Sinn Fein attacks schools minister over plan to merge two transfer tests
Sinn Fein has slapped down the DUP Education Minister's efforts to resolve a decade-old split between two unofficial transfer test providers.
The Belfast Telegraph revealed yesterday that the Association for Quality Education (AQE) and the Post-Primary Transfer Consortium (PPTC) will next week enter talks to agree a single unofficial test system.
The two groups which currently run the unofficial transfer tests - which see more than 14,000 entrants by P7 children across Northern Ireland each year - say they are "eager to work together to find a common transfer test".
The old official 11-plus test was abolished by former Sinn Fein Education Minister Caitriona Ruane in 2008.
In response to that, the AQE and the PPTC were set up by grammar school supporters to run unofficial transfer tests.
However, the two organisations have never been able to agree a single test system.
But in a statement they paid tribute to Peter Weir, saying significant policy changes under his watch offered them a starting point for talks.
When Mr Weir took on the Education portfolio last May, he was the first in the post since the restoration of devolution to back academic selection.
He said he would not reimpose the old 11-plus but would encourage negotiations to find a single unofficial transfer test.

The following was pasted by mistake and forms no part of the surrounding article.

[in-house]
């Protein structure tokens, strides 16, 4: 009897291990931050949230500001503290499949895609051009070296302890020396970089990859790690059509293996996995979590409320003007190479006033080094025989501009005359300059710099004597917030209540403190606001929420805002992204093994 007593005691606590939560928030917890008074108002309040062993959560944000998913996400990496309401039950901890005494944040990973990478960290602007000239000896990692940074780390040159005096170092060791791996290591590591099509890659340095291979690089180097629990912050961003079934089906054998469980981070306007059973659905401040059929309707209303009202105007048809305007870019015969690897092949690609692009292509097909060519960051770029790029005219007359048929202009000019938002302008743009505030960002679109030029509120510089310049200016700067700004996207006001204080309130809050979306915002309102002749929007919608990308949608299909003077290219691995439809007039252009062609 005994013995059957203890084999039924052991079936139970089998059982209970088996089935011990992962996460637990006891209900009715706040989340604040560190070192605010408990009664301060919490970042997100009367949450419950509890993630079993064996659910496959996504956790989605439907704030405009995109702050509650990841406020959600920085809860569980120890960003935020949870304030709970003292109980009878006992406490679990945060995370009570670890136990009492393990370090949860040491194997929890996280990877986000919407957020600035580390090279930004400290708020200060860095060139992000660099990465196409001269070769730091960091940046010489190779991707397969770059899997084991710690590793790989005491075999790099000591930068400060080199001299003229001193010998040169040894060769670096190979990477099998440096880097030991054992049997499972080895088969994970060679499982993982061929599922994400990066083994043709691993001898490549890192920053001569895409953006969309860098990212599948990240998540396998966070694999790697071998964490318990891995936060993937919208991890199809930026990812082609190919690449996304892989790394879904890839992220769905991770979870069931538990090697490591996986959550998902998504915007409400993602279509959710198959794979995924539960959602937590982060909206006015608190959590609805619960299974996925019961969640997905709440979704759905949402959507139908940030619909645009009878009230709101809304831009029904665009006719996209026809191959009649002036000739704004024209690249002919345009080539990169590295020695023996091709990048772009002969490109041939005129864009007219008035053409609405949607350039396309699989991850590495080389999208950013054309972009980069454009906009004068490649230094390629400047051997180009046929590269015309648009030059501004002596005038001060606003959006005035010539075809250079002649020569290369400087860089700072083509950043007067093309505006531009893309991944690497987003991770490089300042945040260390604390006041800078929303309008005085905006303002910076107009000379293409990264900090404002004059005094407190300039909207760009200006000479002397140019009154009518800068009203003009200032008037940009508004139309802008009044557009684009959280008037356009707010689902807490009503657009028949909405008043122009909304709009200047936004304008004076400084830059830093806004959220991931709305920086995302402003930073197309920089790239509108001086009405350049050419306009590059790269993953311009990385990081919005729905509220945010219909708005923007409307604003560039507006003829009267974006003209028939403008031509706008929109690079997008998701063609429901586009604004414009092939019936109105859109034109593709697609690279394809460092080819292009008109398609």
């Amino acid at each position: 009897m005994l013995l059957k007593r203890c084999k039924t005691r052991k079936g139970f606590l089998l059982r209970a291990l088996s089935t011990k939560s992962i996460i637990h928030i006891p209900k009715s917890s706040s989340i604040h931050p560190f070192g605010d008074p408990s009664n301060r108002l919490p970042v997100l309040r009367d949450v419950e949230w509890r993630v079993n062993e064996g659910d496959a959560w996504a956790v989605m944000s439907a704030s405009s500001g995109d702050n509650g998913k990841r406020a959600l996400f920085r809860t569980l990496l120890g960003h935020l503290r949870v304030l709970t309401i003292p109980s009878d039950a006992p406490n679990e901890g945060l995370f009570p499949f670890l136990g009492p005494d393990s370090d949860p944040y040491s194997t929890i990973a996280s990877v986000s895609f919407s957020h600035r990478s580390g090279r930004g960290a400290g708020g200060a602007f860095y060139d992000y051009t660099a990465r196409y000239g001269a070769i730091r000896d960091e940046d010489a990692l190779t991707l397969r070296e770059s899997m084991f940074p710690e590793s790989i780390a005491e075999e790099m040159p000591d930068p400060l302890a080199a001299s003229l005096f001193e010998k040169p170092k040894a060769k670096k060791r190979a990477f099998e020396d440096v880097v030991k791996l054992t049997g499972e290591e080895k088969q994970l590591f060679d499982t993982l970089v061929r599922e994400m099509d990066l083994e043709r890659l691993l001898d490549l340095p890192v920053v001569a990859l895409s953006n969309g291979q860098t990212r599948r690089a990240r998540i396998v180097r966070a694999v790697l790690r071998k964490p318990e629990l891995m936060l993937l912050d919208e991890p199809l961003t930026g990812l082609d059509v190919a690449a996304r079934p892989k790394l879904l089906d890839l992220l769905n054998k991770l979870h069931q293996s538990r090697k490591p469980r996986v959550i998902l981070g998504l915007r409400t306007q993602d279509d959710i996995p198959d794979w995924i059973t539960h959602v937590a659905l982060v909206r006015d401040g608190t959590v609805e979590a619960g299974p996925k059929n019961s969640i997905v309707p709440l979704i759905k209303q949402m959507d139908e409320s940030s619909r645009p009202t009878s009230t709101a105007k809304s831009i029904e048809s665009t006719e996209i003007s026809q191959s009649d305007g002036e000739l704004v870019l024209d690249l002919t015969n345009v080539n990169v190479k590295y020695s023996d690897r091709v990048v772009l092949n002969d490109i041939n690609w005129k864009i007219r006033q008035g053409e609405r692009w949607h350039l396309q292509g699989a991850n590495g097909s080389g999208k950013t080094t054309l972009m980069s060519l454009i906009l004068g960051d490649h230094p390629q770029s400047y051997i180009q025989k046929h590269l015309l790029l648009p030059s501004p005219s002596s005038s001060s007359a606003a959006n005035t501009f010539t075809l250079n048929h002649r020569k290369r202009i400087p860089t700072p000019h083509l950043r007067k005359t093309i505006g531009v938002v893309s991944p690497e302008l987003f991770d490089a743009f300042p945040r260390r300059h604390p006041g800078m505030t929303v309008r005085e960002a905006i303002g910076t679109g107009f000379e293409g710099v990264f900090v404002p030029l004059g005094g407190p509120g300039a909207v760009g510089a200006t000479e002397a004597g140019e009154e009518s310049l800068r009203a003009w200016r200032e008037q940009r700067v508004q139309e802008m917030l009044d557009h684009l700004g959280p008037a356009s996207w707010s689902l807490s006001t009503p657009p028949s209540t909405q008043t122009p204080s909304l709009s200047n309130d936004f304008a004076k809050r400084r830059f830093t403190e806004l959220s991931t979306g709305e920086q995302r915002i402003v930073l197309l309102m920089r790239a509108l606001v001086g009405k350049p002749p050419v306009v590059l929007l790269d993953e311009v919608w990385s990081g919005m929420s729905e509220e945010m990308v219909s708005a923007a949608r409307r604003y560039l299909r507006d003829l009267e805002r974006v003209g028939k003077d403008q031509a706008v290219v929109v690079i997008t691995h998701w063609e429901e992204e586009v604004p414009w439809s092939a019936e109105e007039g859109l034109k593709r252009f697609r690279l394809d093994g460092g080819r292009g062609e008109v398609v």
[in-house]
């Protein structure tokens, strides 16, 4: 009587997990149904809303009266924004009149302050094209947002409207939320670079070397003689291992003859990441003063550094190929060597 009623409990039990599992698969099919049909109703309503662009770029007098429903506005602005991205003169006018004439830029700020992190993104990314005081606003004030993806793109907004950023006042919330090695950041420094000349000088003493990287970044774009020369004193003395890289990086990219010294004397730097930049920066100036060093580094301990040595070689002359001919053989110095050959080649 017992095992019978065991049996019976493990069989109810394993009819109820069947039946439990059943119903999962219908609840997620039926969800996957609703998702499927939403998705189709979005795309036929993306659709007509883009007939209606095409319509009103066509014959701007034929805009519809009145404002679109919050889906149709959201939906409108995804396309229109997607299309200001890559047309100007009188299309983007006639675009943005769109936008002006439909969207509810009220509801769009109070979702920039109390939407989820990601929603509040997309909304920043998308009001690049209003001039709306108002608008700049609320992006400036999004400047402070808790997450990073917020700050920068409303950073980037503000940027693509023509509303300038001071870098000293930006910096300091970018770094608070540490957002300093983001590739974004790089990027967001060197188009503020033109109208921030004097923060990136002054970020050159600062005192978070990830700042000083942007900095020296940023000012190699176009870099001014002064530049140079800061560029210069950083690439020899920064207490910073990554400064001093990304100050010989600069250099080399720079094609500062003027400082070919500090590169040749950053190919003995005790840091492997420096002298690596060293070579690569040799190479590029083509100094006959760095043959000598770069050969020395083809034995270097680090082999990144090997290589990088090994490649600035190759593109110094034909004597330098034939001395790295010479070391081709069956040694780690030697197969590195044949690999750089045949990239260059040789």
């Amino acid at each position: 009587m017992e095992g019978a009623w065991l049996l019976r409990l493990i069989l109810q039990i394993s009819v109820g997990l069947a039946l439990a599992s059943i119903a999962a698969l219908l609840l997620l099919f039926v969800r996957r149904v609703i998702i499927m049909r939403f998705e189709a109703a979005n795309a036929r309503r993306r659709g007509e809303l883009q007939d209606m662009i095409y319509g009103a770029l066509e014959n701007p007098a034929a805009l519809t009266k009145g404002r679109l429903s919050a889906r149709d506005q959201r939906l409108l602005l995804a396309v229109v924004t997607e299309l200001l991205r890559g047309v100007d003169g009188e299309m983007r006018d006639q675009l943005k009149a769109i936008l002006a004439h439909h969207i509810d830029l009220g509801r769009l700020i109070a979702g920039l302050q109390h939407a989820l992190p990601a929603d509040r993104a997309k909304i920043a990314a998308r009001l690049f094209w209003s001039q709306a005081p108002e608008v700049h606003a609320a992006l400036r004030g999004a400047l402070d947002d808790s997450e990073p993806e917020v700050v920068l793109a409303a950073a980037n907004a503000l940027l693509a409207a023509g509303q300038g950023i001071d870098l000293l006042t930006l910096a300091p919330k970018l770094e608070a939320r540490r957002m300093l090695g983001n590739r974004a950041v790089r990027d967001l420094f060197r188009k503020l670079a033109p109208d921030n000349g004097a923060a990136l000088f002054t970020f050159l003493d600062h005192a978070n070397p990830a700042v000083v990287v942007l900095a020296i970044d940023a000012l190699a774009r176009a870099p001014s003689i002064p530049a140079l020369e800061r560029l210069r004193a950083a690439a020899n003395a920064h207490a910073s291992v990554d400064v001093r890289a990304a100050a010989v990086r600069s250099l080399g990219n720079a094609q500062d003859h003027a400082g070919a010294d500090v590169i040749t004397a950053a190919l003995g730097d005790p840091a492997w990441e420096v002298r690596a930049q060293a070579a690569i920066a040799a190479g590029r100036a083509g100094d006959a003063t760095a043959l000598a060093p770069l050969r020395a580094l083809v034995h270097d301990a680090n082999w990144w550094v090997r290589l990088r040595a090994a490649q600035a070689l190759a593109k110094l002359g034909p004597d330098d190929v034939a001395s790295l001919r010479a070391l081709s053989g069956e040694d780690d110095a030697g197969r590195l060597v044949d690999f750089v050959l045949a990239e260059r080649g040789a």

The education brief had been held by successive Sinn Fein members Martin McGuinness, Ms Ruane and then John O'Dowd. All three were strongly against academic selection.
When Mr Weir took office last May he overturned a ban on primary schools being able to prepare pupils to sit the unofficial transfer tests during class hours.
And last October the minister appointed Durham University educationalist Professor Peter Tymms to lead an initiative to investigate whether agreement could be reached for a single transfer test in Northern Ireland.
Following the conclusion of his work this month, the AQE and the PPTC committed to enter talks to agree a single test.
However, Sinn Fein education spokesperson Barry McElduff slammed the progress towards the single test system.
He has claimed there have been improvements in educational attainment in recent years - which he says proves that academic selection is "both wrong and unnecessary".
"Sinn Fein believes strongly that academic selection in our schools has a hugely negative impact on children," he said.
"We are not alone in our opposition to academic selection.
"Many educationalists, parents, teaching unions, and both children's and human rights organisations also oppose academic selection.
"The Human Rights Commission in the north has called for the abolition of academic selection, as it is socially divisive and not in the educational interests of children or young people."
He added: "The huge improvements in educational attainment under successive Sinn Fein education ministers demonstrates clearly that academic selection is wrong and unnecessary."